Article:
Erosion of the Holy Spirit's gift of faith and assurance : Samuel Rutherford's departure from the Reformation

  • Martin Hendrik Bakker

Student thesis: Doctoral Thesis (PhD)


A variety of studies describe and explain the development of the ways in which the relationship between faith and assurance is viewed within the Reformed tradition. Attempts have been made to try to lessen the severity of the Reformers’ position on the inseparability of faith and assurance, to defend the segregation in time and sequence of the different aspects of faith, to argue that differing contexts warranted a change in emphasis, or to blame orthodox theology on God’s sovereignty for a perceived lack of assurance.

Our approach is different as we identify opposing pneumatological views as the underlying cause for the epistemological separation of faith and assurance so common among later Reformed theologians.

First, we demonstrate that most Reformers believe that an initial measure of subjective assurance is an integral part of the Holy Spirit’s gift of faith, imparted at regeneration, through the Spirit’s immediate witness. It is for this reason that the dominant Reformation position is that personal assurance is of the essence of saving faith.

Second, we show that the Puritan and Covenanter Samuel Rutherford departs in substance from most Reformers in several ways. Crucially, Rutherford rejects the Spirit’s direct testimony as determinative in the gaining of assurance. In Rutherford’s theology, the Holy Spirit gifts the ability to believe rather than gifting fiducial faith. Contrary to most Reformers, Rutherford makes the distinction between objective and subjective assurance, thereby still allowing the assertion that (objective) assurance is of the essence of saving faith.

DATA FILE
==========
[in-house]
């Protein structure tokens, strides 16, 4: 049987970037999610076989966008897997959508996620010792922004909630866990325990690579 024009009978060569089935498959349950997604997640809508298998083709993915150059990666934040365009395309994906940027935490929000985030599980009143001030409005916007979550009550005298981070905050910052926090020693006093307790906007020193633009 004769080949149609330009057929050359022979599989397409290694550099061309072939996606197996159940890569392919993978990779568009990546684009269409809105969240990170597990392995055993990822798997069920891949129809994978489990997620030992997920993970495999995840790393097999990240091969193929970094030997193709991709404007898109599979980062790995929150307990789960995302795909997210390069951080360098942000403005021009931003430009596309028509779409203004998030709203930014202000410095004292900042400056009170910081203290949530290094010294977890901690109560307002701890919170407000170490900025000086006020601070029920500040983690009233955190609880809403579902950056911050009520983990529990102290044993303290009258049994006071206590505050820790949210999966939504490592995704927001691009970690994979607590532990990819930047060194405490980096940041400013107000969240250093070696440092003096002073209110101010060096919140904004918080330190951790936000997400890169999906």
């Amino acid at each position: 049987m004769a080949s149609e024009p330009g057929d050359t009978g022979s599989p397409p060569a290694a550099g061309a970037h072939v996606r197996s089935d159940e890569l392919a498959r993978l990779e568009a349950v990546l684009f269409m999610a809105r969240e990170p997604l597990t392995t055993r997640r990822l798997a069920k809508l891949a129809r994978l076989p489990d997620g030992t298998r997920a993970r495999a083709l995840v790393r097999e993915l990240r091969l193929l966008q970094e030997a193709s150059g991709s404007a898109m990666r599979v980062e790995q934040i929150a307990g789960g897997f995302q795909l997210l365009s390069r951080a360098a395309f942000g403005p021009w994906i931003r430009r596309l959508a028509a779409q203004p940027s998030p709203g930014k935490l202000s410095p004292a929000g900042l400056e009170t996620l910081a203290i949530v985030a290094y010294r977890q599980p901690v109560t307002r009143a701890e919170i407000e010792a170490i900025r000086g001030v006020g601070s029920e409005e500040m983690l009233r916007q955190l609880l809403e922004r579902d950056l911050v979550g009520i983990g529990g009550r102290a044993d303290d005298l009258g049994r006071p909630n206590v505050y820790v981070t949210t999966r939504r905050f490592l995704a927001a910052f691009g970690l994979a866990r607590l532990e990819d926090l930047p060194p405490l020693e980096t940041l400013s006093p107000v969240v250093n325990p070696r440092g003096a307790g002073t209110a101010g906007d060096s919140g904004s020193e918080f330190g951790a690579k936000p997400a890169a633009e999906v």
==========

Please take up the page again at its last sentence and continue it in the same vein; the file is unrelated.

Consequently, Rutherford departs from most Reformers by employing works to gain assurance rather than to confirm assurance.
In other words, Rutherford exhorts people to pursue the personal experience of salvation by good works from a position of uncertainty, rather than encouraging people to do good works from a position of personal assurance.
Date of Award29 Nov 2023
Original languageEnglish
Awarding Institution
  • University of St Andrews
SupervisorStephen Ralph Holmes (Supervisor)


  • Assurance
  • Assurance of faith
  • Assurance of salvation
  • Certainty of faith
  • Gift of faith
  • Holy Spirit's gift of faith
  • Essence of faith
  • Objective assurance
  • Subjective assurance
  • Epistemology of faith and assurance
  • Good works
  • Gaining assurance
  • Strengthening assurance
  • Reformation theology
  • Pneumatology
  • Historical theology
  • Reformed theology
  • Puritan theology
  • Scottish theology
  • Systematic theology
  • Calvin vs Calvinism
  • Purpose of good works in faith and assurance
  • Inseparability of faith and assurance
  • Nature of faith and assurance
  • Joel Beeke
  • Robert Letham
  • Anthony Lane
  • Cornelis Graafland
  • Richard Muller
  • Calvin
  • Heinrich Bullinger
  • Huldrych Zwingli
  • Oecolampadius
  • Martin Bucer
  • Capito
  • Wolfgang Musculus
  • Peter Martyr Vermigli
  • Theodore Beza
  • William Cunningham
  • Thomas Torrance
  • R. T. Kendall
  • Charles Bell
  • Paul Helm
  • Grounds for assurance
  • Practical syllogism
  • John Coffey
  • Guy Richard
  • Covenant theology
  • Habit of faith
  • Westminster Confession
  • Experience of salvation
  • David Dickson
  • James Durham
  • George Gillespie
  • William Guthrie
  • James Fraser of Brea
  • Herman Bavinck

Access Status

  • Full text embargoed until
  • 1 September 2028

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